The housing shortage also hurts businesses. Speaking just from my own experience in the tech industry, my company is outsourcing more and more high-wage jobs to Italy (not known for a business-friendly environment) and Taiwan. Despite our world-famous talent pool for high tech, major employers have recently made headlines by moving to other states. Talk about a "tech exodus" may be premature, but expect trends to continue unless housing costs decline.

Mountain View will have some tough decisions to make, as one of the Bay Area’s most housing-poor cities. I ask readers to support policy changes, especially SB9.

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Ilya Gurin is a Mountain View resident and a volunteer lead for MV YIMBY, a pro-housing organization and chapter of South Bay YIMBY.

Follow Mountain View Voice Online on Twitter @mvvoice, Facebook and on Instagram @mvvoice for breaking news, local events, photos, videos and more.

Guest opinion: In support of SB 9

by / Contributor

Uploaded: Sun, Aug 15, 2021, 8:15 am

Housing policy is back on the political agenda this year. After two years of inaction, the Legislature has taken up a slew of housing bills. Among the best known is Senate Bill 9. This important, though limited and incremental bill has unfortunately been subjected to a coordinated smear campaign. I urge Mountain View residents to support our elected officials in voting yes on SB 9.

I encourage residents to imagine not how our neighborhoods look today, but how they might look in the future. Many of us take for granted a dichotomy between neighborhoods of single-detached homes, which embody the suburban lifestyle, and neighborhoods of multistory apartment buildings, which are associated with population growth. But what if there was a way to welcome new residents into a suburban neighborhood without destroying its visual appeal? In fact, there is. Walking around Mountain View, I have noticed many homes that look from a distance like any other, but in fact are duplexes or even three- or fourplexes. Many detached homes could, if the law allowed, be rebuilt as duplexes to welcome more residents into our thriving post-pandemic economy. SB 9 would allow up to four units per lot, statewide.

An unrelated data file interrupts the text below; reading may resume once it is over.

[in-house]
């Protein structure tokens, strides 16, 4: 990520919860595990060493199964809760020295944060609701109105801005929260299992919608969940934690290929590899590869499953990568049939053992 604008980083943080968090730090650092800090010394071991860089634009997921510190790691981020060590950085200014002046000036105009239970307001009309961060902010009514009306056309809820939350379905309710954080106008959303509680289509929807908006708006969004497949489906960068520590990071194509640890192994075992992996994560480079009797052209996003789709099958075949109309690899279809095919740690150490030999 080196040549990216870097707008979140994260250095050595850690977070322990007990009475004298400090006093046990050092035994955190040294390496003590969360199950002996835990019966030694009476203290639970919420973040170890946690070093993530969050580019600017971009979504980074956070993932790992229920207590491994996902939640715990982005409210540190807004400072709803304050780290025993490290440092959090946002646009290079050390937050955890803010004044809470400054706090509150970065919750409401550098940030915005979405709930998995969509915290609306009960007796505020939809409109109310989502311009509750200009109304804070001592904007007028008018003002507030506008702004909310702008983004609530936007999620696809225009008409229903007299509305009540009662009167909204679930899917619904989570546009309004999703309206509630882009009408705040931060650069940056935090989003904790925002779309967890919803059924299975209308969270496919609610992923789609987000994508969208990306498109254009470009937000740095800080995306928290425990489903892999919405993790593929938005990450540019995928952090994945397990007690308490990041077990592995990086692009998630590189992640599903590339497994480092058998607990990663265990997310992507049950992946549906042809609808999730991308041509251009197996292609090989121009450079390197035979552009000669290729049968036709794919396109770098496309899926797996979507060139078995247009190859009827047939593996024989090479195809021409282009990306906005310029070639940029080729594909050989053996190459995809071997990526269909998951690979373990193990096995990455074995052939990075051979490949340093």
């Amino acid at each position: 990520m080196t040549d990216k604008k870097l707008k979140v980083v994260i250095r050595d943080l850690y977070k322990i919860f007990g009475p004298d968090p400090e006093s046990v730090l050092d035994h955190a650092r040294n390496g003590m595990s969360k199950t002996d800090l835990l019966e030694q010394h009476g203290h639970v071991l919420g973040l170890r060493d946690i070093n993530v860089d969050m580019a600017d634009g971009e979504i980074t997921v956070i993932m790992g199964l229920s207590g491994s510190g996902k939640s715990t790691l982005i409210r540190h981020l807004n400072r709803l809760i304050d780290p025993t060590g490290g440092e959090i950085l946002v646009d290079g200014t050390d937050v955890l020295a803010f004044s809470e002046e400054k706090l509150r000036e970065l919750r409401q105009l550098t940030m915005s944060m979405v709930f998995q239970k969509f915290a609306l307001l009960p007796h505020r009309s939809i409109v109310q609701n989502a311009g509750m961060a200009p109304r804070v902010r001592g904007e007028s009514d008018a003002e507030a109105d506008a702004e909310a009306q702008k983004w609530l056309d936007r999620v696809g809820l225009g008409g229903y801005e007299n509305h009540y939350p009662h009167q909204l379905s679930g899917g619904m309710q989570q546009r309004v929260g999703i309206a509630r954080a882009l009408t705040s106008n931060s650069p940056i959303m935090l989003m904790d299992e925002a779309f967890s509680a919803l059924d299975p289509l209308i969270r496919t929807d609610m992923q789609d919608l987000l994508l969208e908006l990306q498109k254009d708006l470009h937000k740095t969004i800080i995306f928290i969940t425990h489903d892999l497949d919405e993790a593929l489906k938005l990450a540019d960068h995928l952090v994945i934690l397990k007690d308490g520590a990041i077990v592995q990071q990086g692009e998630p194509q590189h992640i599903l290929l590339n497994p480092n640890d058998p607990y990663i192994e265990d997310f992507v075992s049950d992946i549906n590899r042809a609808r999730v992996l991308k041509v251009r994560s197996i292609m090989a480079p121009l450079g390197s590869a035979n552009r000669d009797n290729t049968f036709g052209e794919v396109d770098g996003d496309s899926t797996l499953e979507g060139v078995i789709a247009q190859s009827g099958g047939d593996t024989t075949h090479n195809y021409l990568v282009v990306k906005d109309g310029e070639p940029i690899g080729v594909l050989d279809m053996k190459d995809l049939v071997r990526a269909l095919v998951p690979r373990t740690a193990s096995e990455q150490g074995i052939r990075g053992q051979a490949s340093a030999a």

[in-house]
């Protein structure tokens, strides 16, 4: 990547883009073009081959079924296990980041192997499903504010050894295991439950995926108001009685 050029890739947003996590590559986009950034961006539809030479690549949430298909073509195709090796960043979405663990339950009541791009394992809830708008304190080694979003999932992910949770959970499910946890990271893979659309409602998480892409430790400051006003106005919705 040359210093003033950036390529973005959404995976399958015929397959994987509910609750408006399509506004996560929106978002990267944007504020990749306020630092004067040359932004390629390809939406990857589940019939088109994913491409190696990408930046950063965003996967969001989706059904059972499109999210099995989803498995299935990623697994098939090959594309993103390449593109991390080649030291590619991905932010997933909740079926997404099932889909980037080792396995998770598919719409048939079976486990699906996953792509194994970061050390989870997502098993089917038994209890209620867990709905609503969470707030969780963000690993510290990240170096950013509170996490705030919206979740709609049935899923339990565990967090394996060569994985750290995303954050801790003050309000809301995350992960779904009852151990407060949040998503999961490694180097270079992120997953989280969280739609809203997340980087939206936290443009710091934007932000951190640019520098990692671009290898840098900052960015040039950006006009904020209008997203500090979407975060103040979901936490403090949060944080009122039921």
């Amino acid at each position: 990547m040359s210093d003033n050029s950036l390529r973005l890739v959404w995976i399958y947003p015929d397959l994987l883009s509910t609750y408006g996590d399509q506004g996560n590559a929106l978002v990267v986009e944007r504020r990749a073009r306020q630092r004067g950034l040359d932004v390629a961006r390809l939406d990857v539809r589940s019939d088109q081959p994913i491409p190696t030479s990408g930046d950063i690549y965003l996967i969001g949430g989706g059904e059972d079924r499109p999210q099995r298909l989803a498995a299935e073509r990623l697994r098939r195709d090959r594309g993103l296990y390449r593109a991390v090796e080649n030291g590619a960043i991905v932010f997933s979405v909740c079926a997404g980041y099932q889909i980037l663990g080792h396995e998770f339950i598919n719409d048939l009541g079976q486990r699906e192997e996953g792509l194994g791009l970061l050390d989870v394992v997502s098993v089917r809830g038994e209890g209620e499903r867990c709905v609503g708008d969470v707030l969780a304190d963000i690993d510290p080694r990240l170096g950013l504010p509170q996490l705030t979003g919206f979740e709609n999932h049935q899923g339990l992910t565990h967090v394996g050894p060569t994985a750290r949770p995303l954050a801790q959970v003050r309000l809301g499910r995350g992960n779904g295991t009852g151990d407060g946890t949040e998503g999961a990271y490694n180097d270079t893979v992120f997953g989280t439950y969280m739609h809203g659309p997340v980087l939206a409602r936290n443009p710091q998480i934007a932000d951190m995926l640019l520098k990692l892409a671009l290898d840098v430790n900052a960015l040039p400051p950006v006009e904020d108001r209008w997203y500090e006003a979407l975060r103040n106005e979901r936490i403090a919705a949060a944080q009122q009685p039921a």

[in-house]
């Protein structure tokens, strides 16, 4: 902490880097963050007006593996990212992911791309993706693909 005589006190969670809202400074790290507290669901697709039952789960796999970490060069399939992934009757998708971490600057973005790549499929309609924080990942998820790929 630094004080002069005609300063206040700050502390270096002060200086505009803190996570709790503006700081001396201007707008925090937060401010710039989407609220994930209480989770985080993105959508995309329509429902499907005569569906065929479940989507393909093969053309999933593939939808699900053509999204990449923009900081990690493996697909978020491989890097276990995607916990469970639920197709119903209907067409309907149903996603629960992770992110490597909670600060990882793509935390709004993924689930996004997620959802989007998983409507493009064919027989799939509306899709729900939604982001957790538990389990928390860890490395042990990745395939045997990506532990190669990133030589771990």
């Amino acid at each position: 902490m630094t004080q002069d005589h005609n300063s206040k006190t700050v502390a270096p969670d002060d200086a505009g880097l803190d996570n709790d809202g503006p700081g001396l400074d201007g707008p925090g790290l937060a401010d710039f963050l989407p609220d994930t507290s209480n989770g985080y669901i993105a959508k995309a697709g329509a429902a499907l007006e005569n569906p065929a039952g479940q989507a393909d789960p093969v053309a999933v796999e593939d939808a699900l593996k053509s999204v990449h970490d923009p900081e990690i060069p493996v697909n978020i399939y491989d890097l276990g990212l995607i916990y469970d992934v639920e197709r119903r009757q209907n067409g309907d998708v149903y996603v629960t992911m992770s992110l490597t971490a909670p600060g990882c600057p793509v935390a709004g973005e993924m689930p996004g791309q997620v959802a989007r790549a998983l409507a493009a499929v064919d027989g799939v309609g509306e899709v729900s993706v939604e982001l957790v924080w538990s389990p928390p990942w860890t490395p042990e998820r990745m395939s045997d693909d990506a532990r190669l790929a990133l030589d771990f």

Some will ask: Why must we do this? Don’t we have enough people already? Can’t we just ask all those extra people to go live somewhere else? The arguments in favor of allowing "infill" development are many.

First, the altruistic case, which has been covered extensively in the local press, deserves a brief review. In most parts of the country, a couple consisting of a teacher and a police officer is middle class. Here, they’re hard-pressed to put a roof over their heads, let alone start a family. The plight of manual laborers is even worse: Society declared it "essential" that they come to work, but has never declared it essential that they have places to live. Despite building more homes in recent years, Mountain View now has 2 1/2 times as many jobs as households.

As a result, prices are now high enough to inflict pain on most home-seekers across the board. According to Santa Clara County data, a median household needs more than 10 full years of income to buy a house, before accounting for interest. As a result, in 2016 – before the latest price increases – out of the 290,000 households in the county below the median income, 29% were paying more than 50% of their income for housing. A further 37% either paid more than 30% of their income for housing or were overcrowded with more than one person per room. This situation results directly from a long history of racially motivated policies, which are described in detail in Richard Rothstein’s "The Color of Law."

A common reply points out (accurately) that recently built apartments cost more than older ones, and claims (inaccurately) that building more will only further increase average prices. In fact, the housing shortage gives market power to landlords, who have their pick of wealthy tenants. Building enough apartments for highly paid engineers will create vacancies in older apartments at prices the middle class can afford.

Strong as the altruistic case is, there are also plenty of arguments that should appeal to those who support property rights, business, and a conservative outlook. Zoning rules (height limits, setbacks, prohibition of lot splits, etc.) interfere with your right to do as you please with your home, including tearing it down and building something larger in its place. In practice, few homeowners think of their homes this way. But a little creative thinking reveals real options that should appeal to many homeowners – or would if they were legal.